It sounds ridiculous, but Zhou stayed on the right side of fantastical, evoking some sort of dystopian future where lizard people rule the world from a far-eastern corporation. Not bad for someone who has to drag 20 suitcases halfway round the world every time he wants people to see his work.

Cottweiler, the brainchild of Ben Cottrell and Matthew Dainty, has become one of London's most talked-about labels, and their show is one of the city's must-sees. Hare Krishnas, agricultural machinery and hiking gear have all appeared on the Cottweiler mood boards, and for FW18, the duo imagined a squad of cave-diving boys. The subterranean Cottweiler squad stomped around in layers of merino wool and high-tech performance fabrics, at a makeshift runway in every Londoner's childhood favorite, the Natural History Museum.

Cottweiler collections aren't the easiest to digest, but when you peel back the layers of conceptualism, there's some really great clothes. Highlights included tricked-out track pants, boxy coach jackets and steel grey puffers, which were executed with crazy fabrications like velvet-flocked nylon with a layer of cotton scraped over the top.

Cottrell and Dainty, speaking backstage, didn't seem phased by London's precarious situation: the duo won the Woolmark prize last year, and FW18 saw the unveiling of some gunk-covered bags made in collaboration with British luxury house Mulberry.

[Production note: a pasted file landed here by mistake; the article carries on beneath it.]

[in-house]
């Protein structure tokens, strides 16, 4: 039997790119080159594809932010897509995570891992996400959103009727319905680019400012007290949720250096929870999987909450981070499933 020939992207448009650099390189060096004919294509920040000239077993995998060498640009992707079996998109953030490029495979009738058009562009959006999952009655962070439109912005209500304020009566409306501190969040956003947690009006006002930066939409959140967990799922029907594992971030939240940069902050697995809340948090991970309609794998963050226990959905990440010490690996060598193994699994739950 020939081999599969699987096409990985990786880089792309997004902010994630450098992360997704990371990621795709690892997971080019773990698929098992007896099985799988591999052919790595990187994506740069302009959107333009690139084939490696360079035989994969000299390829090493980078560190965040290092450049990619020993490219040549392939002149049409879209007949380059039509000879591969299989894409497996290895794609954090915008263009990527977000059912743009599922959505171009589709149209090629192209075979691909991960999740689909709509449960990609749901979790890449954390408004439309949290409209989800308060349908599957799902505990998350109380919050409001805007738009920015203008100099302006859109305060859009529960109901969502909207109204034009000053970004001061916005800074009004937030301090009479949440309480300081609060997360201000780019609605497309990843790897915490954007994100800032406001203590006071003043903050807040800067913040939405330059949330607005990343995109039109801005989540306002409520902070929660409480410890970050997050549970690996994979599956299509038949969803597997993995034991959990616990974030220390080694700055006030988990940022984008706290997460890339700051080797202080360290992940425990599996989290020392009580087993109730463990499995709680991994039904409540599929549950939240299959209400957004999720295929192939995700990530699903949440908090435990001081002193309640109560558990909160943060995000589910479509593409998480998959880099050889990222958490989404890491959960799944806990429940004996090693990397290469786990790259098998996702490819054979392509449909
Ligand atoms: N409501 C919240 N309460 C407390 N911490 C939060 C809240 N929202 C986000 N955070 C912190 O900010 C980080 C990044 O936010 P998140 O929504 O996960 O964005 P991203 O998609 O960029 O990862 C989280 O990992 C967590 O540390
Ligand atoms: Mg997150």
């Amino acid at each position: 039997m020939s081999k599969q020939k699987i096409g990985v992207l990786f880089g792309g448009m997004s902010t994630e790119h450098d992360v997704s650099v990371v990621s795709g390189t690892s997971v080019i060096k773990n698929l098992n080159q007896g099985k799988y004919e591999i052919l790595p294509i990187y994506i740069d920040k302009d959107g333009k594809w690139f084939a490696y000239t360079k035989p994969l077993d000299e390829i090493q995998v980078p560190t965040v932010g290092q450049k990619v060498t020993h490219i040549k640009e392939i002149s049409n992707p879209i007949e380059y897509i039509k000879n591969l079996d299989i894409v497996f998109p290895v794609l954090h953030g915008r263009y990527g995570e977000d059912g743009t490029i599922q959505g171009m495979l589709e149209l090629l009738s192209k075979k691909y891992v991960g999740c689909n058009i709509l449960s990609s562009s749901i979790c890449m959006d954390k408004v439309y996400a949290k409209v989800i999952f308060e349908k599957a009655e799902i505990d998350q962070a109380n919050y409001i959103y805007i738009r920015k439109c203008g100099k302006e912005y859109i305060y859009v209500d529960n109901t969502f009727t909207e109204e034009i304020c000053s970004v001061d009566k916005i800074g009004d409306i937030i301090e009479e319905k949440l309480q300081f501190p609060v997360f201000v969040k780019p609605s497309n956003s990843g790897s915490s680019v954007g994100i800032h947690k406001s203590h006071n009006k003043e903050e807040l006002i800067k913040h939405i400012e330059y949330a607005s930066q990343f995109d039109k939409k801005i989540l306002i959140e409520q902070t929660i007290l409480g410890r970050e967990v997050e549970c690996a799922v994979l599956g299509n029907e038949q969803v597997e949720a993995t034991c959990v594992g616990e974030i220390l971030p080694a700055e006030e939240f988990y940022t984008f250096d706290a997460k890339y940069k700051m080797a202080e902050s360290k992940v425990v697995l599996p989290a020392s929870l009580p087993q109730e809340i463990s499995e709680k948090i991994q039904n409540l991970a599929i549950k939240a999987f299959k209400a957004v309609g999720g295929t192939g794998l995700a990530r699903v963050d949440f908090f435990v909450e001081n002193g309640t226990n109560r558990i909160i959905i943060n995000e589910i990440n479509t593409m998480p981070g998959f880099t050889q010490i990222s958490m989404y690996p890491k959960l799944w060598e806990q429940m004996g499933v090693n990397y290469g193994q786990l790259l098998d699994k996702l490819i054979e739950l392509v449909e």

Many designers in the British capital, echoing the unisex vibe that's dominating fashion right now, will cast women to walk on their menswear runways. Not so for Kiko Kostadinov, who presented two strictly gendered collections — women first, men second — which evoked two different archetypes. Women in earthy, draped silhouettes, men in futuristic workwear. Kiko's clearly got some next-level tailoring skills, which underpins what looked like a pretty low-key collection on the surface. That probably explains why he's such a hit with the fashion nerds, then.

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Grace Wales Bonner's work flies in the face of basically everything that's trending right now. Her silhouette is constricted, cropped way above the waist, she's into shoes, not sneakers, and her shows, which are London's most exclusive ticket, are blissfully free of #influencers and social media stunts. For FW18, Wales Bonner continued her examination of black male identity, imagining a crew of sailors descending on a multicultural port town, and her mix of academia and distinctive tailoring is the sort of stuff that drives runway critics wild.